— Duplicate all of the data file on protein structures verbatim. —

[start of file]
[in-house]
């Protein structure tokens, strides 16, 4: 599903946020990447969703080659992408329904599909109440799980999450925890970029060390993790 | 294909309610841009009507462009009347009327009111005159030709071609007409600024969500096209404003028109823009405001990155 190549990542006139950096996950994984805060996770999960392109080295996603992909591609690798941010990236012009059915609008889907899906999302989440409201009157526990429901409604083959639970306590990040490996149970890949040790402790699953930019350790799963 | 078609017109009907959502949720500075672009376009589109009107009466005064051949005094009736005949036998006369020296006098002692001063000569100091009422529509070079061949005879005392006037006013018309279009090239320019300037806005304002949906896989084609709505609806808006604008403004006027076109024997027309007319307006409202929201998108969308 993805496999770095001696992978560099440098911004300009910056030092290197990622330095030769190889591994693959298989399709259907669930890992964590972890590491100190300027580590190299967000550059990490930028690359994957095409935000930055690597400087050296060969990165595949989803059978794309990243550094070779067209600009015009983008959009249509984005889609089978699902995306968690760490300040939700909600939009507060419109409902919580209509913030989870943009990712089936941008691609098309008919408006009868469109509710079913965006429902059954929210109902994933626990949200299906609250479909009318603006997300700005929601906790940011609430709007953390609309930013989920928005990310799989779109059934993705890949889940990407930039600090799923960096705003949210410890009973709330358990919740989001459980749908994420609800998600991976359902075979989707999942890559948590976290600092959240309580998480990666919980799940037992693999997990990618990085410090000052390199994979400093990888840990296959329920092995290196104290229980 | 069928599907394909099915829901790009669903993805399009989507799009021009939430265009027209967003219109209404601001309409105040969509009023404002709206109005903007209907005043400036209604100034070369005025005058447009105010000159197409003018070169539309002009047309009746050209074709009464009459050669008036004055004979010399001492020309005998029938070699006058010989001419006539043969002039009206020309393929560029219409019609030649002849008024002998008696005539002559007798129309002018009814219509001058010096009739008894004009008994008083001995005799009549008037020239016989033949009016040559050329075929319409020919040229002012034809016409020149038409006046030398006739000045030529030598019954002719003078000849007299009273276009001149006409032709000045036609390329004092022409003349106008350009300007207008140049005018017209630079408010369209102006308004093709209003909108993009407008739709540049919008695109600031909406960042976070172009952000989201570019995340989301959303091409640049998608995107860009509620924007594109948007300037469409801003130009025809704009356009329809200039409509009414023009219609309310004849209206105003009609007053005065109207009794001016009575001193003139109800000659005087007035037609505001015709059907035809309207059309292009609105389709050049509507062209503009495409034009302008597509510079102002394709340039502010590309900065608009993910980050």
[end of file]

[in-house]
């Protein structure tokens, strides 16, 4: 599903946020990447969703080659992408329904599909109440799980999450925890970029060390993790 | 294909309610841009009507462009009347009327009111005159030709071609007409600024969500096209404003028109823009405001990155 190549990542006139950096996950994984805060996770999960392109080295996603992909591609690798941010990236012009059915609008889907899906999302989440409201009157526990429901409604083959639970306590990040490996149970890949040790402790699953930019350790799963 | 078609017109009907959502949720500075672009376009589109009107009466005064051949005094009736005949036998006369020296006098002692001063000569100091009422529509070079061949005879005392006037006013018309279009090239320019300037806005304002949906896989084609709505609806808006604008403004006027076109024997027309007319307006409202929201998108969308 993805496999770095001696992978560099440098911004300009910056030092290197990622330095030769190889591994693959298989399709259907669930890992964590972890590491100190300027580590190299967000550059990490930028690359994957095409935000930055690597400087050296060969990165595949989803059978794309990243550094070779067209600009015009983008959009249509984005889609089978699902995306968690760490300040939700909600939009507060419109409902919580209509913030989870943009990712089936941008691609098309008919408006009868469109509710079913965006429902059954929210109902994933626990949200299906609250479909009318603006997300700005929601906790940011609430709007953390609309930013989920928005990310799989779109059934993705890949889940990407930039600090799923960096705003949210410890009973709330358990919740989001459980749908994420609800998600991976359902075979989707999942890559948590976290600092959240309580998480990666919980799940037992693999997990990618990085410090000052390199994979400093990888840990296959329920092995290196104290229980 | 069928599907394909099915829901790009669903993805399009989507799009021009939430265009027209967003219109209404601001309409105040969509009023404002709206109005903007209907005043400036209604100034070369005025005058447009105010000159197409003018070169539309002009047309009746050209074709009464009459050669008036004055004979010399001492020309005998029938070699006058010989001419006539043969002039009206020309393929560029219409019609030649002849008024002998008696005539002559007798129309002018009814219509001058010096009739008894004009008994008083001995005799009549008037020239016989033949009016040559050329075929319409020919040229002012034809016409020149038409006046030398006739000045030529030598019954002719003078000849007299009273276009001149006409032709000045036609390329004092022409003349106008350009300007207008140049005018017209630079408010369209102006308004093709209003909108993009407008739709540049919008695109600031909406960042976070172009952000989201570019995340989301959303091409640049998608995107860009509620924007594109948007300037469409801003130009025809704009356009329809200039409509009414023009219609309310004849209206105003009609007053005065109207009794001016009575001193003139109800000659005087007035037609505001015709059907035809309207059309292009609105389709050049509507062209503009495409034009302008597509510079102002394709340039502010590309900065608009993910980050």